According to IDC, 2014 will be a big year for the smart city initiative.
The research firm believes this will be the year of investment and opportunity for channel partners with the smart city movement. Where will the biggest opportunity be? Well, IDC says it’s in China, which isn’t fantastic news for solution providers based in Canada or the U.S., but that’s not to say the North American market will not be in play. China currently has 220 smart city plans announced. China is growing at a five year compound annual growth rate of 14.5 per cent through 2017.
IDC also made 10 smart city predictions. Here they are:
No. 1 – In 2014 about 15 per cent of cities in the world will be in the Opportunistic Stage of Smart City maturity;
No. 2 – Shadow IT will be a major source of departmental level innovation but will threaten Smart City roadmaps;
No. 3 – The key enabler of omni-channel citizen experience will be mobile,
No. 4 – The business case for NextGen311 investment will be based on operational performance transformation value and not just customer service;
No. 5 – Open data sets and open APIs will start to affect policy decision-making;
No. 6 – Leading edge cities experiment with gamification as first step to nudge citizen behavior change;
No. 7 – Worldwide Smart City spending on the Internet of Things will be $265 billion in 2014;
No. 8 – In 2014, Smart Cities will redirect 15-20 per cent of traditional IT spending to the cloud;
No. 9 – 45 per cent of all big data use cases will be in financial performance, public safety, and transportation; and
No. 10 – Competition heats up and there is significant M&A and partnership activity as vendors better define their offerings.
Ruthbea Yesner Clarke, research director for IDC Government Insights said she predicted that in 2014 there will be a lot of partnership activity as vendors define their Smart City offerings and strive to gain customer mindshare.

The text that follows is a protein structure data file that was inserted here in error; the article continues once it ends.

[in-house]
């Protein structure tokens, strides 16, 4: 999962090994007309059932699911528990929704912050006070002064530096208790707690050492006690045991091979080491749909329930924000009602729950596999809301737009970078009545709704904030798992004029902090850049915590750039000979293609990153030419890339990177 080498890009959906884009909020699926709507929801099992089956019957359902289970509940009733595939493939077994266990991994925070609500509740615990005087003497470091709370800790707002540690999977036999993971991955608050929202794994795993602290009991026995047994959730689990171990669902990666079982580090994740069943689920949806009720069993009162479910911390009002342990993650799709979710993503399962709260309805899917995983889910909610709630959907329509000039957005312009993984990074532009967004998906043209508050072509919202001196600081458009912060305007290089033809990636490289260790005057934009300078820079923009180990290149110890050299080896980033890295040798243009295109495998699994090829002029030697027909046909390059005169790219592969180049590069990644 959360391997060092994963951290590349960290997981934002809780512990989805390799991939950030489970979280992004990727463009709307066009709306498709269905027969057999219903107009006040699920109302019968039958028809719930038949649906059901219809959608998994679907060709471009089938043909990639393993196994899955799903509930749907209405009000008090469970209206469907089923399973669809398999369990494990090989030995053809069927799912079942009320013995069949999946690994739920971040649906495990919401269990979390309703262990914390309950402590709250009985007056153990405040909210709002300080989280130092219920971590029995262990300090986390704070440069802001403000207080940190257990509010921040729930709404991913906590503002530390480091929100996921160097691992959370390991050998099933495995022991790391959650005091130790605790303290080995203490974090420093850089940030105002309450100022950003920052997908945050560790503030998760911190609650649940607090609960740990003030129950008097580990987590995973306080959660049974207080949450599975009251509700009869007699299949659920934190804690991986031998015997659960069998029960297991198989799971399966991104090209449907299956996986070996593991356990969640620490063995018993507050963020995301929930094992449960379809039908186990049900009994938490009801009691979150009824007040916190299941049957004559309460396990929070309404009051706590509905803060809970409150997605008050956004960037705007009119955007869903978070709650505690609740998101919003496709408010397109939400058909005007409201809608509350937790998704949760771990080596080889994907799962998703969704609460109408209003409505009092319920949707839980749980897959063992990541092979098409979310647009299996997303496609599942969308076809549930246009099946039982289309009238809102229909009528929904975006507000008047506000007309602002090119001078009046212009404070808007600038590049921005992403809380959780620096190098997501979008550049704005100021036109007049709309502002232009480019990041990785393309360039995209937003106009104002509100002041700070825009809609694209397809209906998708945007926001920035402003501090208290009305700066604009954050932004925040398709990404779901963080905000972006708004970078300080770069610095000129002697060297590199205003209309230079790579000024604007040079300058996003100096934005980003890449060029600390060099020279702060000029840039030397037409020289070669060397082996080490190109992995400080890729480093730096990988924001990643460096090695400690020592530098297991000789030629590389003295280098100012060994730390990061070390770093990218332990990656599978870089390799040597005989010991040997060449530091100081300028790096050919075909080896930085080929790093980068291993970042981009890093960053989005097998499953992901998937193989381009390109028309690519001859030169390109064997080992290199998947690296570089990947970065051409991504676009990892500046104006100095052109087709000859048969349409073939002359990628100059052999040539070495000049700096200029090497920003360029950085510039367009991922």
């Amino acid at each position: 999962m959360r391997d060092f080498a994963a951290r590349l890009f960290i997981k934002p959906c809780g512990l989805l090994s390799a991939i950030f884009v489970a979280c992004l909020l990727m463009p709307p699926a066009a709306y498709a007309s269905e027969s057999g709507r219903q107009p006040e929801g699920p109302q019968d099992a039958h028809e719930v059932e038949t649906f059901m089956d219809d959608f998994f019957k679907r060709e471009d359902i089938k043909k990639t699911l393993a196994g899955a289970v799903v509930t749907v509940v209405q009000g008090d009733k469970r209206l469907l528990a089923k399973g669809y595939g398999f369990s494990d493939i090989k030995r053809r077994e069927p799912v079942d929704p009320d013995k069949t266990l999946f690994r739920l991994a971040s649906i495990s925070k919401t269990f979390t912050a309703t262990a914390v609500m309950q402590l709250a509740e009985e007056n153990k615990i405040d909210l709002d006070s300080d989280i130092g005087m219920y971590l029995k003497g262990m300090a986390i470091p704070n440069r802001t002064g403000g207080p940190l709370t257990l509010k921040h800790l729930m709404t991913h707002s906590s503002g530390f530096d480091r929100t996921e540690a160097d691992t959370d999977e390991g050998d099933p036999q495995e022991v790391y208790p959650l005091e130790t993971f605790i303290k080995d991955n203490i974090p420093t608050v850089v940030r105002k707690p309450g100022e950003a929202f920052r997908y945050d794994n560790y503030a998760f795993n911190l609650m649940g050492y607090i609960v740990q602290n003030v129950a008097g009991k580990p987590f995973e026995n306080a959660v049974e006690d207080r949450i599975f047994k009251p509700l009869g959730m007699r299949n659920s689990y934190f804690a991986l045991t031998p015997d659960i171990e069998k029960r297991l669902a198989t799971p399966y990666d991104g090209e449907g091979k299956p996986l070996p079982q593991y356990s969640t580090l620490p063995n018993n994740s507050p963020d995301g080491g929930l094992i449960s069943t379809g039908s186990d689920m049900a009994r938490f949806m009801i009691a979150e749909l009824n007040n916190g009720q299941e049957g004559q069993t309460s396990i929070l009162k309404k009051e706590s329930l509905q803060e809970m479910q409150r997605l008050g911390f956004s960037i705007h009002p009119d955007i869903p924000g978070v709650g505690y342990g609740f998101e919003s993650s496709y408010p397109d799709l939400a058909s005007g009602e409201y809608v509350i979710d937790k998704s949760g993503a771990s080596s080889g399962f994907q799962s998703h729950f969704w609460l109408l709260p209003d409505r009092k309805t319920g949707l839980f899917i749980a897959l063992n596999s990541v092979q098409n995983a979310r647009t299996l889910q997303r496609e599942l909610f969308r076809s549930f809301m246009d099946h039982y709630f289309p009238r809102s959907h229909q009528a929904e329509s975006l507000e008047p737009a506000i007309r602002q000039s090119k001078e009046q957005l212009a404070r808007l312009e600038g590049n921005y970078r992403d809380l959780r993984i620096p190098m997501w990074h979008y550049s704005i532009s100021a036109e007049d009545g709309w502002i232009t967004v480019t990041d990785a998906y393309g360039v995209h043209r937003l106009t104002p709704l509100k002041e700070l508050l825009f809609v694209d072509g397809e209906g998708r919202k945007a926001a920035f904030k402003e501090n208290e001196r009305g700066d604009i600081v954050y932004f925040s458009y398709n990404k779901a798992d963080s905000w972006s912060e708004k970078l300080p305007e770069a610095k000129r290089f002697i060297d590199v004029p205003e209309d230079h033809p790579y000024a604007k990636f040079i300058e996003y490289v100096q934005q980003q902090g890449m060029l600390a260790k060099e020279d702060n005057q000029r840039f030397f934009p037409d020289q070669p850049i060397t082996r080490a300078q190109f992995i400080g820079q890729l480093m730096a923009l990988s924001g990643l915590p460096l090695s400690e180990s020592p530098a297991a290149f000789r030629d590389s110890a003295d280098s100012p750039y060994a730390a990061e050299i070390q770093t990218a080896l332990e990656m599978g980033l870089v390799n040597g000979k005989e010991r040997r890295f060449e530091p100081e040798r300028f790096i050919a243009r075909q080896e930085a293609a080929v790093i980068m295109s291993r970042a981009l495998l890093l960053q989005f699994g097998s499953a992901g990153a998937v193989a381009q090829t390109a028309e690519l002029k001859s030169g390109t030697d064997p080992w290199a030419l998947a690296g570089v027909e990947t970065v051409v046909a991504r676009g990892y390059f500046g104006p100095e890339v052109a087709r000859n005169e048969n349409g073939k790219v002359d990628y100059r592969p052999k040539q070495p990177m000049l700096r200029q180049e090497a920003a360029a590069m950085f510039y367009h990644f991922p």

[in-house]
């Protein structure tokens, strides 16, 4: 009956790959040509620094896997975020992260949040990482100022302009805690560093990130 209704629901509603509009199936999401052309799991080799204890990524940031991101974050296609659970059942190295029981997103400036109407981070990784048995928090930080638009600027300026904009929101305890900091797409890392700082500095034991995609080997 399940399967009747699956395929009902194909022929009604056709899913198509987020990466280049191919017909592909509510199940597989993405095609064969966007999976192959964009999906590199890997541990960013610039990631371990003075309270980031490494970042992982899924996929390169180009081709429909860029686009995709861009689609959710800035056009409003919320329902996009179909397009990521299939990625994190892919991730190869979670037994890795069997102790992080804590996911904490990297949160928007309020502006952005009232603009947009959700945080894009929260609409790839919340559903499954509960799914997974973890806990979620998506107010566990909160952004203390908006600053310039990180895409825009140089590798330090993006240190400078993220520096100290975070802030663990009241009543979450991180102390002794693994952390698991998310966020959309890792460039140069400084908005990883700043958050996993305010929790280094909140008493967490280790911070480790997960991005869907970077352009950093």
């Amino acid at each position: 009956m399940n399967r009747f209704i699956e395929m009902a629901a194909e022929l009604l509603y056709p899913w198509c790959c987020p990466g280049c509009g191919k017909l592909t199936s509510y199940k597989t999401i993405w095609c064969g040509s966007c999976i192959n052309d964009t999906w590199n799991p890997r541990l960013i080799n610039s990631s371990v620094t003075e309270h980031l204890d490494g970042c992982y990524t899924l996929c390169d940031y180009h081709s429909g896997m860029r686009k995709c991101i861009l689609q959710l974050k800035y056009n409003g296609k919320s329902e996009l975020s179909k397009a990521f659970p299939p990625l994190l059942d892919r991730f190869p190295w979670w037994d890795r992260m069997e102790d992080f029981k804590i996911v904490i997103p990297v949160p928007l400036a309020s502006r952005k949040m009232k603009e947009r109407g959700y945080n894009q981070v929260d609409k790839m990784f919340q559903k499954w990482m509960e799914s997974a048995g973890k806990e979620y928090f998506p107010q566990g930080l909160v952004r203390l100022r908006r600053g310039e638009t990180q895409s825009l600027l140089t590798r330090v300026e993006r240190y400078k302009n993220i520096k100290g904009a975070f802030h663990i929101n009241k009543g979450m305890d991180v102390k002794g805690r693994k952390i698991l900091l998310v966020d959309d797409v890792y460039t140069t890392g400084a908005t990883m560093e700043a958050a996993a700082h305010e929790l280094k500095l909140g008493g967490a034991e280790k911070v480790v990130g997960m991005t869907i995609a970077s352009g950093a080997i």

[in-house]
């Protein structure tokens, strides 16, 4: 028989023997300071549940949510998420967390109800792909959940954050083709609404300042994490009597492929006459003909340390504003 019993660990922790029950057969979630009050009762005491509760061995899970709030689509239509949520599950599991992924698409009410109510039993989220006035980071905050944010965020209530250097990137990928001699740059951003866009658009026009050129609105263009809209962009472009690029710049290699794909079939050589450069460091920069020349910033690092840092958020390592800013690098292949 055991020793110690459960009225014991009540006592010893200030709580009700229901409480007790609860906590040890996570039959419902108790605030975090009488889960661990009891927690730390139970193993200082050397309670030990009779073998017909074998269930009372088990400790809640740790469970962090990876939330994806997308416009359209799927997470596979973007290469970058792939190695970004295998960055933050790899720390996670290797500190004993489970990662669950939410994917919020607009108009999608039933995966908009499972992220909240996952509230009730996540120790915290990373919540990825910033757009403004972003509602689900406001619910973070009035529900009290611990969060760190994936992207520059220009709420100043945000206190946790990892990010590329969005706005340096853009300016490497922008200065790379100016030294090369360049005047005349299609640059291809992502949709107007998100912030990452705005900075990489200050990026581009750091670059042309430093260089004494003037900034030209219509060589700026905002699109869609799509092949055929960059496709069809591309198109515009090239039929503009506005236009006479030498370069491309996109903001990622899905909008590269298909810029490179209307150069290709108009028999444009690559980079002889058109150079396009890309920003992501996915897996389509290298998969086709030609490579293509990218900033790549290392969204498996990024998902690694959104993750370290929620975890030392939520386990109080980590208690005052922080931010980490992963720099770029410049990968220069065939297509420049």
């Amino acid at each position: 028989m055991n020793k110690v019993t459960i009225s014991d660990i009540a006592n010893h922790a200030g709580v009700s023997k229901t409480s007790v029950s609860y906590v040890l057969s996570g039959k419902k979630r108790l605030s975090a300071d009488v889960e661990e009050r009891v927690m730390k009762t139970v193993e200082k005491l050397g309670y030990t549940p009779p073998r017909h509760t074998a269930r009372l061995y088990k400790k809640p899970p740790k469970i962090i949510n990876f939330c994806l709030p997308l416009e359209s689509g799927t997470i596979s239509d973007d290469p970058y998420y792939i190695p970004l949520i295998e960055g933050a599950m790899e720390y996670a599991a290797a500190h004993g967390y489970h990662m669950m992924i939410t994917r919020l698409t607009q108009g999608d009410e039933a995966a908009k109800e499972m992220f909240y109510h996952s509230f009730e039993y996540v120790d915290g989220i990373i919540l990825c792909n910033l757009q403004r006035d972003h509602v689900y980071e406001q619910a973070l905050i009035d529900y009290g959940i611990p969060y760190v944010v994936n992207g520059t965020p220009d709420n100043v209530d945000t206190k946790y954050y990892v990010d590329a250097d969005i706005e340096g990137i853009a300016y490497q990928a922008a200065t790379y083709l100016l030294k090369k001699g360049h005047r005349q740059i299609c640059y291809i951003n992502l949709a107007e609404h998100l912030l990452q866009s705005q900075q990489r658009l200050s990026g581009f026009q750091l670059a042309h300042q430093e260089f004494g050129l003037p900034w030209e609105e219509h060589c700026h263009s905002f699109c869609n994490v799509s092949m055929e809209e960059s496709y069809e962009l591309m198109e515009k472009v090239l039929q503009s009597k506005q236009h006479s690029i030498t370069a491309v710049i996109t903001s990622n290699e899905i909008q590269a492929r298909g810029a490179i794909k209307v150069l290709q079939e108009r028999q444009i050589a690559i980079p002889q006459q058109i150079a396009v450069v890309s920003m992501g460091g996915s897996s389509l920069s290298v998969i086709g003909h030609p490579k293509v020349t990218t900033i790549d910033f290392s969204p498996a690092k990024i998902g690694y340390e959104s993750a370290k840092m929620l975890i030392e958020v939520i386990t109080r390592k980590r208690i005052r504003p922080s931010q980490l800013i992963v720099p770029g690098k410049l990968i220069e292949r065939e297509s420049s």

On the first prediction, Yesner Clarke said the challenges to the growth of smart cities will be that they don’t want to be in the first mover status. Expect wait and see attitudes with some cities, she added.
Other problems facing smart city growth are a lack of executive sponsors, unproven business cases or lack of a return on investment, and a lack of vision for a roadmap at the departmental level.
Actions that should be taken consist of doing more nurturing, driving cross-departmental projects, investments with measurable public results and developing new partnerships.
The Internet of Things will continue to be a big factor for the development of smart cities. IDC found that worldwide smart city spending on the Internet of Things will be $265 billion in 2014. Governments are one of the leading industries in the Internet of Things growth with a compound annual growth rate of 10.6 per cent from 2013 to 2017 and 16 per cent of the total market.
City spending will be 29 per cent of total government spending with a market size of $265 billion in 2014, which is a five year compound annual growth rate of 11 per cent.
What the Internet of things, people and places combine to provide maximum value: citizens and government assets providing continuous data, IDC analysts said. They include things such as roads, bridges, parking spaces, buses, subway cars, street lights, garbage bins, HVAC and other building systems.
As for those smart cities underway they will redirect 15 to 20 per cent of traditional IT spending to the cloud. In Canada, IDC believes the country will see cloud-first strategies.